Bernhard Schölkopf, Director of the Max Planck Institute for Intelligent Systems and Affiliated Professor at ETH Zurich, today received the Körber European Science Prize for his research in the field of machine learning and artificial intelligence.
The Körber European Science Prize 2019 was presented this morning to Bernhard Schölkopf in the Great Festival Hall of Hamburg City Hall. Endowed with one million euros, the Körber Prize is one of the highest honours in the sciences; one indication of this is that six previous prizewinners have gone on to win the Nobel prize as well.
The Körber Prize recognises pioneering research approaches with strong application potential undertaken by researchers who are active in Europe. Prior to this year, the last ETH Zurich member to win the Körber Prize was materials scientist Nicola Spaldin in 2015.
Pioneer of machine learning
German physicist, mathematician and computer scientist Bernhard Schölkopf (born in 1968) is receiving the Körber European Science Prize for his major contributions to the development of artificial intelligence (AI). His research field is machine learning.
Schölkopf and his team develop algorithms - meaning mathematical processes and program instructions - that enable computer programs to react flexibly to situations. These algorithms are what give self-driving cars, for example, the ability to learn from experience and adapt to new conditions whenever they have to pull into a parking space or move over uneven terrain.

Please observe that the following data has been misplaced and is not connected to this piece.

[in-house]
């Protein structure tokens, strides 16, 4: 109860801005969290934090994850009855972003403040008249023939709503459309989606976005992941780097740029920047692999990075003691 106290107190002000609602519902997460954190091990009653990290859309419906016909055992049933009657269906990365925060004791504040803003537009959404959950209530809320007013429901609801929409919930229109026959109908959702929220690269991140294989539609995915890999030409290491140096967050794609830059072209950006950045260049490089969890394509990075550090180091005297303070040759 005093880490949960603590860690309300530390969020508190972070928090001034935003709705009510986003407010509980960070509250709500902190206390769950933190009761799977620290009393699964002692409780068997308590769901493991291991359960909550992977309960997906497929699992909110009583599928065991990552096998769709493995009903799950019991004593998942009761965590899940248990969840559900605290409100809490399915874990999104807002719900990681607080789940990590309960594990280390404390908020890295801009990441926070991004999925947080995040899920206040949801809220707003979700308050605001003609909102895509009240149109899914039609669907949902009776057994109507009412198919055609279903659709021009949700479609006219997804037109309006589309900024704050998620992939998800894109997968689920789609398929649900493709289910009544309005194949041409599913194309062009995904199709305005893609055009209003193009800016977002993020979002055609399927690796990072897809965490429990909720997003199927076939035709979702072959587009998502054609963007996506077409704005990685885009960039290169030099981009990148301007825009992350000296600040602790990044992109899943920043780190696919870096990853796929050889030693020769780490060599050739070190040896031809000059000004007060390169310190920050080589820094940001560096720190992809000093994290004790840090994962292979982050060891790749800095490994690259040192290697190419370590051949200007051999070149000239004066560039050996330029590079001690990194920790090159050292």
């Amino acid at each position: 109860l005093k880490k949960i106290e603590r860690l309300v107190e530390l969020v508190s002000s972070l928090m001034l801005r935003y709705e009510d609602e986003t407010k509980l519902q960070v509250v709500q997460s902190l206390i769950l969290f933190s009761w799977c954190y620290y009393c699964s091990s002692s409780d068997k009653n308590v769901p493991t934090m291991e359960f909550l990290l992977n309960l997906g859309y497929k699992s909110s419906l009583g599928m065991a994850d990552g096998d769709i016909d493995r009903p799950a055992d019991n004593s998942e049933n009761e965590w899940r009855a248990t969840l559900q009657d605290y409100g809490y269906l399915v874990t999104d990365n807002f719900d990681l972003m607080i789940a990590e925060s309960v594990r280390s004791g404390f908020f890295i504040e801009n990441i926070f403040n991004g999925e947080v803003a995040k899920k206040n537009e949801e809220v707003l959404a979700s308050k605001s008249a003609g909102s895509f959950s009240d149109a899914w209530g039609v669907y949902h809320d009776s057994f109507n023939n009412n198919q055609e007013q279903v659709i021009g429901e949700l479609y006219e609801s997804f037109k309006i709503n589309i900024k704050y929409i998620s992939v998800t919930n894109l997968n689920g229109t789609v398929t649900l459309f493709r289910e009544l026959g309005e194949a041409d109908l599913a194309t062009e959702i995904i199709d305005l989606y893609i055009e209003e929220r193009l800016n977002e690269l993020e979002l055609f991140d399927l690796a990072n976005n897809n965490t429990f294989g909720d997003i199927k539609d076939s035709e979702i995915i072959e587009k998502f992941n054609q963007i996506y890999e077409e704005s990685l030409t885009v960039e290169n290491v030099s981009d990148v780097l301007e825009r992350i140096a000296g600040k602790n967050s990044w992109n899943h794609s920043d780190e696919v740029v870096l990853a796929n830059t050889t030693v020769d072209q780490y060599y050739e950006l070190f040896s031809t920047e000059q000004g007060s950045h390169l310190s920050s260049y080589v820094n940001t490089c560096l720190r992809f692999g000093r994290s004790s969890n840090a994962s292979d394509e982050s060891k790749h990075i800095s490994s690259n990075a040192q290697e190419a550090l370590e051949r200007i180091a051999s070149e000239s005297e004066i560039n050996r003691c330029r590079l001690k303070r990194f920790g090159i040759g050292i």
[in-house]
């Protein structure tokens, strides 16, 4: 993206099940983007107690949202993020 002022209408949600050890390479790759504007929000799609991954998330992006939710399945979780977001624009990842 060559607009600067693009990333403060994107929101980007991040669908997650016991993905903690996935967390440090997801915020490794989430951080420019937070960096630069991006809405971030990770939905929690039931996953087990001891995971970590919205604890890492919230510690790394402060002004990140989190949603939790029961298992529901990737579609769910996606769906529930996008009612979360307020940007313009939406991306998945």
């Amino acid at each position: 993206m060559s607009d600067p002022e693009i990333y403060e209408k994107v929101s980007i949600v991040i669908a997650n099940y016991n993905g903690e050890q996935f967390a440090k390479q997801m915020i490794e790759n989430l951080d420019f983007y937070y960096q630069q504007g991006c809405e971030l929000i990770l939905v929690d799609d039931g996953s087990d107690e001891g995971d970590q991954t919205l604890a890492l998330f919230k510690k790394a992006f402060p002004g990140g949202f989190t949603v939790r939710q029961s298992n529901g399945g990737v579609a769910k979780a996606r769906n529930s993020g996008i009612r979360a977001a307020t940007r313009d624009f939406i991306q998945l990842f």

Areas of application for Schölkopf’s methods and programs range from biology and medicine to economics and the social sciences. According to the research journal Science, he is one of the ten most influential computer scientists in the world.
Schölkopf achieved global renown with specialised machine learning processes, known as support vector machines (SVM). These are sophisticated algorithms with which computers can quickly and accurately carry out highly complex AI calculations. SVMs are similar to neural networks modelled on the brain and are based on solid mathematical principles.
The first SVM systems in the 1990s could recognise handwritten numbers on items of mail almost as well as people could. Because of their systematic mathematical approach, they gave computer science a clear thrust forward. At the moment, Schölkopf’s team at MPI Tübingen is researching algorithms that can also infer causal relationships from data.
In 2011, Bernhard Schölkopf was one of the founding directors of the Max Planck Institute for Intelligent Systems in Tübingen. He has been Affiliated Professor of Empirical Inference at ETH Zurich since December 2018. Since 2015, he has been sharing directorship responsibilities at the Max Planck ETH Center for Learning Systems with Thomas Hofmann , Professor at the ETH Zurich Institute for Machine Learning. This collaboration aims to apply theoretical principles of learning to real machines and to train the next generation of researchers in this field.